Iraq economic plan approved, Rice meets Syrian minister


Sharm el-Sheikh (Egypt) : More than 50 countries have endorsed an international proposal to help the Iraqi economy during the first day of a two-day conference in Egypt, aimed at stabilising the beleaguered nation.

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The five-year International Compact for Iraq includes debt reduction and aid packages but also requires the Iraqi government to take stronger steps to end sectarian violence and move toward political reconciliation between Shias and Sunnis.

Much of the focus at the conference centred around US Secretary of State Condoleezza Rice’s meeting with her Syrian counterpart, Walid Moallem, in what was the highest level contact between the two countries in years.

Washington has been frustrated by Syria’s lack of cooperation at halting the flow of militants into Iraq and the alleged meddling in Lebanon and support for Palestinian militants.

Rice said the discussion focused exclusively on Iraq and curbing militant crossing. She described the meeting as “professional” and “businesslike”.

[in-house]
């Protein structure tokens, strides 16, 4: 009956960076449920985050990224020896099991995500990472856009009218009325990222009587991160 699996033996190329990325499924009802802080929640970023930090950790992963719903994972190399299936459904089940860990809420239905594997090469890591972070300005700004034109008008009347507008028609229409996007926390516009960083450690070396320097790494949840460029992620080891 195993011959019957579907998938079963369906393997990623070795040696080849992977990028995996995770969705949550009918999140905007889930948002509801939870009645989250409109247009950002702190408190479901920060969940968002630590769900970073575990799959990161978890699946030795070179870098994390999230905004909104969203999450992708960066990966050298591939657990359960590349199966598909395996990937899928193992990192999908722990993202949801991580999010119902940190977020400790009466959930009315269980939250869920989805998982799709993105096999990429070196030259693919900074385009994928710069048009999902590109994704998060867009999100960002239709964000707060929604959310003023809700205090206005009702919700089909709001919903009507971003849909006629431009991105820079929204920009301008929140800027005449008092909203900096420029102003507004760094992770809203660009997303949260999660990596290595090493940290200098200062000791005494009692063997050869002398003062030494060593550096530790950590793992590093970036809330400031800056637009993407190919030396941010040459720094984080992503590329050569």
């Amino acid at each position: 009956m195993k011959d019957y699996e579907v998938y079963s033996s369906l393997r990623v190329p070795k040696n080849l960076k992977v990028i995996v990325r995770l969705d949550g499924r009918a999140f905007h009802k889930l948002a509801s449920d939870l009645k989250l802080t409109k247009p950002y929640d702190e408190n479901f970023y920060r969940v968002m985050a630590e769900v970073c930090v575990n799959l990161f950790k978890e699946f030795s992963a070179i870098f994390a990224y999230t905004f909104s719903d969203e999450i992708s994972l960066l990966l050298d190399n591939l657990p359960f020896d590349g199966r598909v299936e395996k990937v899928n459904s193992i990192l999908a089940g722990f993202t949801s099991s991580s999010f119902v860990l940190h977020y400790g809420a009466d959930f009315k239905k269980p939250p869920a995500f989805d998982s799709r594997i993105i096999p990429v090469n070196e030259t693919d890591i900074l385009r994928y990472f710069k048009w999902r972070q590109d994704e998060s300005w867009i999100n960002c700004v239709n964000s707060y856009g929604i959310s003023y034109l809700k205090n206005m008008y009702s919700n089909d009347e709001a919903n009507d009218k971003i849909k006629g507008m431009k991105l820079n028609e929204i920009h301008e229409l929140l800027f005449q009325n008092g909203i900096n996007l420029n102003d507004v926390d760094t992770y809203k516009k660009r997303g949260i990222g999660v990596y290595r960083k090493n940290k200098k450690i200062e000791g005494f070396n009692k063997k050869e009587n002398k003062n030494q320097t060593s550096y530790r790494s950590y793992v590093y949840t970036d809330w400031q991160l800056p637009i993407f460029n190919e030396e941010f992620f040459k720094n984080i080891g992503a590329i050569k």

“I didn’t lecture him, he didn’t lecture me,” Rice said, adding that that the US wants a better relationship with Damascus but that there needs “concrete steps” with regard to Iraq.

“The Syrians clearly say that they believe that stability in Iraq is in their interests, but actions will speak louder than words,” Rice said.

Moallem said that the talks had “certainly improved the atmosphere”, but that it would take time to determine whether they will have a positive effect.

UN Secretary General Ban Ki-moon said at the end of Thursday’s meeting that an estimated $30 billion had already been pledged in debt reduction and for urgent reconstruction projects.

Saudi Arabia has pledged to write off 80 percent of the billions of dollars Iraq owes, but only after insisting the Iraqi government take stronger steps to protect Sunnis as a condition for economic help.